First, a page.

Author + information
- Received May 8, 2013
- Revision received September 3, 2013
- Accepted September 4, 2013
- Published online November 1, 2013.
- Soo-Jin Kang, MD, PhD∗,
- Young-Rak Cho, MD†,
- Gyung-Min Park, MD∗,
- Jung-Min Ahn, MD∗,
- Seung-Bong Han, PhD‡,
- Jong-Young Lee, MD∗,
- Won-Jang Kim, MD∗,
- Duk-Woo Park, MD, PhD‡,
- Seung-Whan Lee, MD, PhD∗,
- Young-Hak Kim, MD, PhD∗,
- Cheol Whan Lee, MD, PhD∗,
- Seong-Wook Park, MD, PhD∗,
- Gary S. Mintz, MD§ and
- Seung-Jung Park, MD, PhD∗∗ ()
- ∗Department of Cardiology, University of Ulsan College of Medicine, Asan Medical Center, Seoul, South Korea
- †Department of Cardiology, Dong-A University Hospital, Pusan, Korea
- ‡Department of Biostatistics, University of Ulsan College of Medicine, Asan Medical Center, Seoul, South Korea
- §Cardiovascular Research Foundation, New York, New York
- ↵∗Reprint requests and correspondence:
Dr. Seung-Jung Park, Department of Cardiology, Asan Medical Center, 388-1 Poongnap-dong, Songpa-gu, Seoul, 138-736 South Korea.
Objectives The aim of this study was to assess the clinical and morphological predictors for functionally significant in-stent restenosis (ISR).
Background Although they have been studied de novo in native coronary artery lesions, the relationships between clinical and morphological characteristics and the hemodynamic significance of ISR are not well understood.
Methods In 175 patients with ISR of a single coronary artery (angiographic stenosis >50%), we compared quantitative coronary angiography and intravascular ultrasound (IVUS) with stress myocardial single-photon emission computed tomography (SPECT). A positive SPECT was a reversible perfusion defect in the territory of the ISR artery.
Results Overall, 103 (59%) patients had a positive SPECT. In-segment IVUS minimal lumen area (MLA) was significantly smaller in lesions with positive SPECT compared with negative SPECT (1.7 ± 0.5 mm2 vs. 2.4 ± 0.8 mm2, p < 0.001). Stent underexpansion (minimal stent area <5.0 mm2) was more common in the positive SPECT group than in the negative SPECT group (52% vs. 32%, p = 0.010). A positive SPECT was seen in 54% (65 of 121) of focal ISR lesions compared with 70% (38 of 54) of multifocal or diffuse ISR lesions as assessed by IVUS (p = 0.039). Independent determinants for a positive SPECT were diabetes (odds ratio [OR]: 2.41; 95% confidence interval [CI]: 1.02 to 5.68; p = 0.046), in-segment angiographic diameter stenosis (OR: 1.06; 95% CI: 1.03 to 1.09; p < 0.001), in-segment IVUS-MLA (OR: 0.30; 95% CI: 0.14 to 0.63; p = 0.001), stent underexpansion (minimal stent area <5.0 mm2), (OR: 2.91; 95% CI: 1.19 to 7.07; p = 0.019), proximal location of the IVUS-MLA (OR: 4.62; 95% CI: 1.75 to 12.18; p = 0.002), and a multifocal or diffuse ISR pattern (OR: 2.50; 95% CI: 0.99 to 6.28; p = 0.050). An in-segment angiographic diameter stenosis ≥69.5% (72% sensitivity, 74% specificity, area under the curve = 0.793) and an IVUS-MLA ≤1.9 mm2 (67% sensitivity, 75% specificity, area under the curve = 0.756) best predicted a positive SPECT; however, the overall diagnostic accuracies were only 73% and 70%, respectively.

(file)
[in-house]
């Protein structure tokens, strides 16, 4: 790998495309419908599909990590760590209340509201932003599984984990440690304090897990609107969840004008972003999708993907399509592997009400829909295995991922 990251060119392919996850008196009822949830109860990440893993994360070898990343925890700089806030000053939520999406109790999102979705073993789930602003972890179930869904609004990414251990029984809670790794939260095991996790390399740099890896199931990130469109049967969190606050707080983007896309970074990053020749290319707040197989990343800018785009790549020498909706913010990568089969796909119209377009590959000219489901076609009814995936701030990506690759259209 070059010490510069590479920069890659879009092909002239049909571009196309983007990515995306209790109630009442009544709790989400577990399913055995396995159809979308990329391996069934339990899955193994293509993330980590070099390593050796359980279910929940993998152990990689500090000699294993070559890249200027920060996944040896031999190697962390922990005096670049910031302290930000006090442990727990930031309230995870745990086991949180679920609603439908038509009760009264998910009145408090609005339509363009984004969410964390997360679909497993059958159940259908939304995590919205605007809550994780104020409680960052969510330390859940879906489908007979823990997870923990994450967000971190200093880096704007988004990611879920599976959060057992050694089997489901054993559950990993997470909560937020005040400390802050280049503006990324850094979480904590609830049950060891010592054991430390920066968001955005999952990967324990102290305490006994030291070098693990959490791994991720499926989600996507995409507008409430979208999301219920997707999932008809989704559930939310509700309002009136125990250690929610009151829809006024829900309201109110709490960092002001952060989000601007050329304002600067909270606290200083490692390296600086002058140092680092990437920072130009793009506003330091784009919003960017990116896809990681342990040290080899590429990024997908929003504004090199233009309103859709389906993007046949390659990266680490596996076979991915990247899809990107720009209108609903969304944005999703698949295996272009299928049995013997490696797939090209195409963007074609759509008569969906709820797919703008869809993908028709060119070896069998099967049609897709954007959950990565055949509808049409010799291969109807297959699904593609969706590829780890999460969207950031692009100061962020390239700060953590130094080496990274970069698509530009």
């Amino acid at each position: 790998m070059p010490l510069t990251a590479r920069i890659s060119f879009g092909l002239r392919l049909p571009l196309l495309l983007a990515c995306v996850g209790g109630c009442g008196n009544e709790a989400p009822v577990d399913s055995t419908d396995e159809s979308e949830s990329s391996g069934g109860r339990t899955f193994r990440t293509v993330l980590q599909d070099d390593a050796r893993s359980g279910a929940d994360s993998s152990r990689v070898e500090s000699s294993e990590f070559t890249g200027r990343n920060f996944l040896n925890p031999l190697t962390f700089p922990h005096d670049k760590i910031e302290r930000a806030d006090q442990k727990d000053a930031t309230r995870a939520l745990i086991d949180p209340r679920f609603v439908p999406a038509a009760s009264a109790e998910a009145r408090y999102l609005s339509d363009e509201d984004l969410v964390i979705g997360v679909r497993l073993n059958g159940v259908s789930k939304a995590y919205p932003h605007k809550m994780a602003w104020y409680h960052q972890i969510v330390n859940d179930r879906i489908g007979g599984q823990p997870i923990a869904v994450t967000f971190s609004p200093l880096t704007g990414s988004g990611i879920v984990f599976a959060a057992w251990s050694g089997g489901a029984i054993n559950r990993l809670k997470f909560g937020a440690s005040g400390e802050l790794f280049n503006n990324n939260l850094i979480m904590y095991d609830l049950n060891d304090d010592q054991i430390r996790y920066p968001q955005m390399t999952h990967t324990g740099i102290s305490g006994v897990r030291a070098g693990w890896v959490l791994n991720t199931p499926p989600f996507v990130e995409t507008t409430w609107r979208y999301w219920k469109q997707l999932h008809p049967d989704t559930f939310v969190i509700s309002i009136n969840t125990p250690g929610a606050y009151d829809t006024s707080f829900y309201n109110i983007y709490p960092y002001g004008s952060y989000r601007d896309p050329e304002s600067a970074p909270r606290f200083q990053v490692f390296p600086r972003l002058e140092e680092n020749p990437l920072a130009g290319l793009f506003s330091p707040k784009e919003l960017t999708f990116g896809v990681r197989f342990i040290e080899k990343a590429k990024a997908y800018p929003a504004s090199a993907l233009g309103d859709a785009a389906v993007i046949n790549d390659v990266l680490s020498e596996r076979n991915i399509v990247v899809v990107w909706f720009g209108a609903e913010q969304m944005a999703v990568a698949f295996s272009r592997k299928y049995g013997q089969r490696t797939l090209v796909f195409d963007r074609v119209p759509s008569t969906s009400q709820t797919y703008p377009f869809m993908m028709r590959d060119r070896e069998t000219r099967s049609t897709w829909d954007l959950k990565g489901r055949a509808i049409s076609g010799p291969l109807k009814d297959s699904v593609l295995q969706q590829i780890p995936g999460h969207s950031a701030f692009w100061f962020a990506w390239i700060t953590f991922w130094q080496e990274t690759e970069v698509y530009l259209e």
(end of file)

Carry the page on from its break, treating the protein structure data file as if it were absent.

Conclusions In lesions with ISR, neither angiography nor IVUS accurately predicted an abnormal SPECT.
This study was supported by a grant from the Korea Healthcare Technology Research and Development Project, Ministry of Health and Welfare (A120711), and CardioVascular Research Foundation, Seoul, South Korea. Dr. Mintz has received grant support from BostonScientific, Volcano, and InfraReDx; and is a consultant or speaker for BostonScientific, Volcano, St. Jude, and InfraReDx. All other authors have reported that they have no relationships relevant to the contents of this paper to disclose. Stephen Nicholls, MBBS, PhD, served as Guest Editor for this article.
- Received May 8, 2013.
- Revision received September 3, 2013.
- Accepted September 4, 2013.
- American College of Cardiology Foundation